“But we have to do something to clamp down on fundamentalism, don’t we?” I said.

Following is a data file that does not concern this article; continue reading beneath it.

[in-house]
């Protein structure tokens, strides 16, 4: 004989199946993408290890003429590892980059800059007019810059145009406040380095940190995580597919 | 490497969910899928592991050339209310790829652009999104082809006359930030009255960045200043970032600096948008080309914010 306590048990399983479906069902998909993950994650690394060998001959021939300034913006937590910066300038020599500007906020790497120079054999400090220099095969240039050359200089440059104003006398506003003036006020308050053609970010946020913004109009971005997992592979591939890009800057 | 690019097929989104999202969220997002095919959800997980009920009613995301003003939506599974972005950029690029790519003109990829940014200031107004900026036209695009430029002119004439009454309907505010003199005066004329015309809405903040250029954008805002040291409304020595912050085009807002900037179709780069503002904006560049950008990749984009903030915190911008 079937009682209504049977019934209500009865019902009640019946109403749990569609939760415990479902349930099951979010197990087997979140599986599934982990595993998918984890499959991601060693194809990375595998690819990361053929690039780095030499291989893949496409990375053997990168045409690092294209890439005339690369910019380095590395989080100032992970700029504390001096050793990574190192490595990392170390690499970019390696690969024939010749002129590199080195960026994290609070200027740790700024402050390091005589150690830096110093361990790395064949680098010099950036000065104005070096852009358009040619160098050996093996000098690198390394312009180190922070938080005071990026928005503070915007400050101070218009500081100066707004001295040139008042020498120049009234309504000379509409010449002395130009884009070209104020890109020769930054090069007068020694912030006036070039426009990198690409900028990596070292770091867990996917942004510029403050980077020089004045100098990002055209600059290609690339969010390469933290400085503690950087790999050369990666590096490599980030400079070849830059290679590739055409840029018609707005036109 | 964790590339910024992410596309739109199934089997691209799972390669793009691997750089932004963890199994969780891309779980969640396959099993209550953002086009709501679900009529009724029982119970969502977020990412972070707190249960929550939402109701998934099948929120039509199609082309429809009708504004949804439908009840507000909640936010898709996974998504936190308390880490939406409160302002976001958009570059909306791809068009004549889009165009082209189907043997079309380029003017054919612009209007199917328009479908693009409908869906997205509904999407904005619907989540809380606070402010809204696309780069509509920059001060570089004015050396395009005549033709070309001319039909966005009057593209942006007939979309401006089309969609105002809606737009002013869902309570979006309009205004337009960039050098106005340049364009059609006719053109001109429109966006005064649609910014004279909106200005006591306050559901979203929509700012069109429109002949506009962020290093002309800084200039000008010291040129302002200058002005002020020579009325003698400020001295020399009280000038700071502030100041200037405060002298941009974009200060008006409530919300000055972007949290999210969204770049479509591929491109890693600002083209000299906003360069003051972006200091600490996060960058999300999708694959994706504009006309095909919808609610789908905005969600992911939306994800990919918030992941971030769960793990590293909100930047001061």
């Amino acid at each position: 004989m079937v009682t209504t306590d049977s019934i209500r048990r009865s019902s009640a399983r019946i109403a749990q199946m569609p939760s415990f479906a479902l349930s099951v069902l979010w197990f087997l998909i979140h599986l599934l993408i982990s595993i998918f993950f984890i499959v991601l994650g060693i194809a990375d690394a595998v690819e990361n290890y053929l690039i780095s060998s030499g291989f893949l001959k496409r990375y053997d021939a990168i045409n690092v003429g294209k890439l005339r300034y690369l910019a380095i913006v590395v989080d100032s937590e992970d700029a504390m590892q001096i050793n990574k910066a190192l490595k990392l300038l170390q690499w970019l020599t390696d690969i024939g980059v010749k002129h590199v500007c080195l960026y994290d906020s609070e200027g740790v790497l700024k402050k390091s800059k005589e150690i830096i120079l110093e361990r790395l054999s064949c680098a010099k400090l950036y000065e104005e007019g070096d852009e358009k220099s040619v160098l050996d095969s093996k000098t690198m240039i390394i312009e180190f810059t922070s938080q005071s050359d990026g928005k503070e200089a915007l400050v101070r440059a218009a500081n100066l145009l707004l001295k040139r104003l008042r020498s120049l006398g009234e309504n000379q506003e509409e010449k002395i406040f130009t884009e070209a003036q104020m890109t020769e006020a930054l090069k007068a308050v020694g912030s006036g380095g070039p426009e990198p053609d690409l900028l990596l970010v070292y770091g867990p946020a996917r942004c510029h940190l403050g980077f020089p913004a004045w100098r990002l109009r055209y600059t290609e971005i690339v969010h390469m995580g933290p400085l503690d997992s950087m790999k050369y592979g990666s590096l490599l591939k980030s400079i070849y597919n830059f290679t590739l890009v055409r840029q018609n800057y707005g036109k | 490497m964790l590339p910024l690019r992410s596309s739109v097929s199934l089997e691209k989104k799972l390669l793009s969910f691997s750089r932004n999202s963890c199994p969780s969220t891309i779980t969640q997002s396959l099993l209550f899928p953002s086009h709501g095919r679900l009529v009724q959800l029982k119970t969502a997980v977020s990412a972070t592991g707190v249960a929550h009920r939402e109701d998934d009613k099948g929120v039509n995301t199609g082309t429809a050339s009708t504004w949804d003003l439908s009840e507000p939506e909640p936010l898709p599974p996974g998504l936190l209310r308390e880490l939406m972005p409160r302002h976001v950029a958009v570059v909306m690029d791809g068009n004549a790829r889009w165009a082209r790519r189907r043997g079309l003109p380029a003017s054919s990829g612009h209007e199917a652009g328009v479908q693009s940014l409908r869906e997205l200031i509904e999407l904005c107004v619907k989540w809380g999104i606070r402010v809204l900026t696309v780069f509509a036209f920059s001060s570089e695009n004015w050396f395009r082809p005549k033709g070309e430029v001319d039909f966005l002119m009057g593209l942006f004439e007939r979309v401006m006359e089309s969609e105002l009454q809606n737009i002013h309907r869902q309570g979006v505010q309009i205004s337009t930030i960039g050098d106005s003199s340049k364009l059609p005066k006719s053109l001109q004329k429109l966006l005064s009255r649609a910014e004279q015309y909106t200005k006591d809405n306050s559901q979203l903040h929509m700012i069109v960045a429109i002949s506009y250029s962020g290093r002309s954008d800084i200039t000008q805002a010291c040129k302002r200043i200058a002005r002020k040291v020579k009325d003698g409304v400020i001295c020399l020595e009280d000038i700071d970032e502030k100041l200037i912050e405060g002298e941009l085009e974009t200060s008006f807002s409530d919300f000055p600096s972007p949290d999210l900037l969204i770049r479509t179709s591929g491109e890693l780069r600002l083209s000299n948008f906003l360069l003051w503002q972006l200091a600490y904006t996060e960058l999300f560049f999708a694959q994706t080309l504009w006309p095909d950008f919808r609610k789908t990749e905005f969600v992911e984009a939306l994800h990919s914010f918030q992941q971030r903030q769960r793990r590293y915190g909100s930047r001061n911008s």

“I think we need to think of fundamentalism—Christian or Muslim or Hindu or Maoist or whatever—as something like coal gas or tornadoes,” Mr. Magundi replied. “It’s a force that exists. It shouldn’t blow up or blow down and kill a bunch of innocent people, but it will given half a chance. There’s no use saying there shouldn’t be tornadoes in Oklahoma; there are, and that’s life, and we just have to make the best of it. We have to build our houses with shelters so that the tornadoes will blow over without killing us. And when they do blow over, we have to be ready to pick up the rubble and shrug and say, ‘Well, that’s the way it goes.’ In the future we may be able to mitigate the force of the weather, and we may be able to mitigate the force of fundamentalism. But I have a suspicion that, if we try, we’ll botch both jobs terribly, and make a bigger mess than the one we were trying to clean up.”